Royal Caribbean Group Extends Investment in OceanScope

Harmony of the Seas

Royal Caribbean Group announced a four-year extension of its investment in OceanScope, a data program that collects critical information for studying climate and ocean conservation, according to a press release.

The program includes collaboration with key program partners such as the University of Miami Rosenstiel School of Marine, Atmospheric, and Earth Science, NASA, and the National Oceanic and Atmospheric Administration (NOAA). The extension of the program comes after 20 years of ocean and marine life research from Royal Caribbean Group ships. 

“At Royal Caribbean Group, every day is World Oceans Day – and we re thrilled to renew a program as impactful to oceanic research as OceanScope,” said Jason Liberty, president and CEO, Royal Caribbean Group. “We’re dedicated to sustaining our planet and delivering the best vacations, responsibly – and our decades-long support of this unique initiative is testament to that. We can’t wait to see how OceanScope, and our scientific collaborators progress our understanding of ocean health and conservation.”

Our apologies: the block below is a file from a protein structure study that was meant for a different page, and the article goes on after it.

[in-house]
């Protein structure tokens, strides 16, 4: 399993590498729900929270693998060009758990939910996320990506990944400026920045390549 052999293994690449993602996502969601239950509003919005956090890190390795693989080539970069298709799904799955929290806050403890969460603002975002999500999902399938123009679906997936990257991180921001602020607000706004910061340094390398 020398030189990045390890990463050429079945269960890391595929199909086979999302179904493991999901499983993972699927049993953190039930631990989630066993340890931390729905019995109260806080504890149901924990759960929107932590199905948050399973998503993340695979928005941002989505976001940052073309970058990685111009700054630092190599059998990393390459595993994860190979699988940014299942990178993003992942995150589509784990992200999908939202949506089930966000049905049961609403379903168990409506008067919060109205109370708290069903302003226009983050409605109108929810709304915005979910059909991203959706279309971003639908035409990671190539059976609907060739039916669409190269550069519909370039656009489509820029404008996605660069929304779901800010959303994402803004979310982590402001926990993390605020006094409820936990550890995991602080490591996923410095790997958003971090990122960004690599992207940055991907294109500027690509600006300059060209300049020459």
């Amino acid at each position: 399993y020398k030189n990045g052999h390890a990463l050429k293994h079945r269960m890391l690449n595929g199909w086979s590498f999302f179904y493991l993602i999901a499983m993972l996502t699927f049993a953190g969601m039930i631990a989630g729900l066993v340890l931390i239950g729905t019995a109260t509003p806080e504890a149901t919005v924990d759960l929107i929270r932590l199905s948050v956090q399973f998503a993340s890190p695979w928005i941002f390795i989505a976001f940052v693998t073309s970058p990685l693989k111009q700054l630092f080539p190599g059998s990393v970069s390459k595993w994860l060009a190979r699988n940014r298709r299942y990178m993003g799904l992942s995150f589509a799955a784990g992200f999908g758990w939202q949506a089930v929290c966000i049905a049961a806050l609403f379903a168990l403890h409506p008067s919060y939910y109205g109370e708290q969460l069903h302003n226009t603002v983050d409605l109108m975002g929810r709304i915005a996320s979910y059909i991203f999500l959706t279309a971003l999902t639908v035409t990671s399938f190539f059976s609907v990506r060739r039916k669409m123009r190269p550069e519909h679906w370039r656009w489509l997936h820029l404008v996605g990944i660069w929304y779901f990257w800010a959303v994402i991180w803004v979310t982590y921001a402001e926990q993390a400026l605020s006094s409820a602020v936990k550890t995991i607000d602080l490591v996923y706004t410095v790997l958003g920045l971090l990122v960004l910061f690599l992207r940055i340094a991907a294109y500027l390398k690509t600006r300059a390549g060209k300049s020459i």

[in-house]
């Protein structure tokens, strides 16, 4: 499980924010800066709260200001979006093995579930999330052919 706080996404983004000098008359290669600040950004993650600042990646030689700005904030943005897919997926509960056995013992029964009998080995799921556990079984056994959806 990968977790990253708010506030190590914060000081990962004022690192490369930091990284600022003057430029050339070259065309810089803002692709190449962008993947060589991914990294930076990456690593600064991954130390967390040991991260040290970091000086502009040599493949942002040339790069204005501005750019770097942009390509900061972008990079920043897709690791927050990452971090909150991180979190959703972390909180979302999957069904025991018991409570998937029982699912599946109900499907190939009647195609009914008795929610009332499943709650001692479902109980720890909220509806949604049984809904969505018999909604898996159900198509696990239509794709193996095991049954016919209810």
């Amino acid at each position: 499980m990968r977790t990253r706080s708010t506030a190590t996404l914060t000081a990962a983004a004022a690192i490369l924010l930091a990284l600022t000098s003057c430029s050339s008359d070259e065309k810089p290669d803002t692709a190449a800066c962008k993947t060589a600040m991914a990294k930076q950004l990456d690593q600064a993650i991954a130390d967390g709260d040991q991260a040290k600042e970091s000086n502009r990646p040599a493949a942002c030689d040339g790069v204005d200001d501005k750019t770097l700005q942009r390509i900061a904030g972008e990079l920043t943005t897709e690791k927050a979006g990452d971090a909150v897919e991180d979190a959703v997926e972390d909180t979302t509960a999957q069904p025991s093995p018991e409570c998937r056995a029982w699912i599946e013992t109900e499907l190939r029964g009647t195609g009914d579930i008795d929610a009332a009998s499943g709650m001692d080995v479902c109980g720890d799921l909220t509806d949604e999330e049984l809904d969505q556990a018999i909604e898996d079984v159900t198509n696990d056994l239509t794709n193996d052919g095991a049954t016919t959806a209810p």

Launched in 2002, the OceanScope program uses a set of oceanographic and meteorological instruments, located onboard Royal Caribbean Group ships that collect data on the ocean’s vital signs such as the structure of currents, sea surface temperature, carbon dioxide concentrations, and salinity.

“We are most grateful to renew our successful collaboration with Royal Caribbean Group,” said Dr. Peter Ortner, research professor of marine biology and ecology at the University of Miami Rosenstiel School of Marine, Atmospheric and Earth Science. “This is an extraordinary example of how private industry, academic research institutions, and government agencies are collaborating to amass an incredibly valuable dataset highlighting the intricate connection between the ocean, atmosphere, and climate.”

As of 2023, data has been collected from over 100,000 nautical miles sailed from Royal Caribbean’s ships sailing across the Caribbean Sea, Galapagos, North Atlantic and Mediterranean Sea.

“Sustained and systematic operations with automated instruments on a variety of platforms, including this innovative collaboration, is a key to maintaining and strengthening the World Meteorological Organization’s and Intergovernmental Oceanographic Commission’s Global Ocean Observing System to which NOAA is a major contributor,” said Rik Wanninkhof, a NOAA senior scientist and ocean carbon expert at the Atlantic Oceanographic and Meteorological Laboratory. “In particular, the CO2 surface temperature and salinity data from Royal Caribbean Group’s ships are major contributors to these ocean observing networks to determine the ocean’s carbon sink strength and ocean acidification.” 

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